Context:- As a major producer of plastic waste that ends up in the oceans, India is arguably the best place to host World Environment Day. Union Environment Minister Harsh Vardhan has said the government means business, and the UN theme, “Beat Plastic Pollution”, will not remain an empty slogan. 

His claim would have inspired greater confidence had India taken its own rules on waste management seriously. Both the Solid Waste Management Rules and the Plastic Waste Management Rules of 2016, which built on previous regulations, mostly remain on paper. 
State governments have simply not given them the necessary momentum, and the producers of plastic articles that are invariably used just for a few minutes have shown little concern about their negative environmental impact. The Centre’s somewhat liberal estimate shows over 60% of about 25,000 tonnes of plastic waste generated daily is collected.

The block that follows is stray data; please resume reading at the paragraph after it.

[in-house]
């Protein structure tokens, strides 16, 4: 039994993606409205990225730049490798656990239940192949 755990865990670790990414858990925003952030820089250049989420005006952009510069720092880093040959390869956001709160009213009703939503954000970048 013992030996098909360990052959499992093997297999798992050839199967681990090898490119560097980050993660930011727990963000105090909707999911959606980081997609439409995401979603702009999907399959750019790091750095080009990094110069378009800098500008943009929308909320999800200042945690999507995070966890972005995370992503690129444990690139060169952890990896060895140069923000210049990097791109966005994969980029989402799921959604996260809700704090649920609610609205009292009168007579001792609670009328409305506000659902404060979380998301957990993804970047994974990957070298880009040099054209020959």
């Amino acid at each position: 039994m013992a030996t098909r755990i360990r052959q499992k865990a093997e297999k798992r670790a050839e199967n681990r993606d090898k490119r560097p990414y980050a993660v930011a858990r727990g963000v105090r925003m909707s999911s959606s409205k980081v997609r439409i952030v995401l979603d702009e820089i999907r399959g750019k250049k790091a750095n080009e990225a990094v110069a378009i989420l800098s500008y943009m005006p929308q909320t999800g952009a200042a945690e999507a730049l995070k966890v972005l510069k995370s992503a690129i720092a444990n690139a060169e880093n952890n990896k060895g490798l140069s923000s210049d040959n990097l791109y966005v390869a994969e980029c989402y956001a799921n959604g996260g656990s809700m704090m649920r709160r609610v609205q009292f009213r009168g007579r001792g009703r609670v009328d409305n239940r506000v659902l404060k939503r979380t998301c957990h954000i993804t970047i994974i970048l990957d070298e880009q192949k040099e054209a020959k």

Ganga-Brahmaputra-Meghna river system is on the UN map of 10 rivers worldwide that collectively carry the bulk of the plastic waste into the oceans. 

The effects are evident: they threaten marine life and the well-being of people, as microplastics are now found even in drinking water. 

In their response to the crisis, communities and environmentally minded individuals are ahead of governments and municipal authorities. They segregate waste, compost at home, conduct “plastic free” social events and help recover materials that would otherwise just be dumped in the suburbs and wetlands. But, valuable as they are, voluntary efforts cannot achieve what systemic reform can. 

Ideally, regulation should help stop the manufacture of single-use plastic articles such as carry bags and cutlery, and encourage the use of biodegradable materials.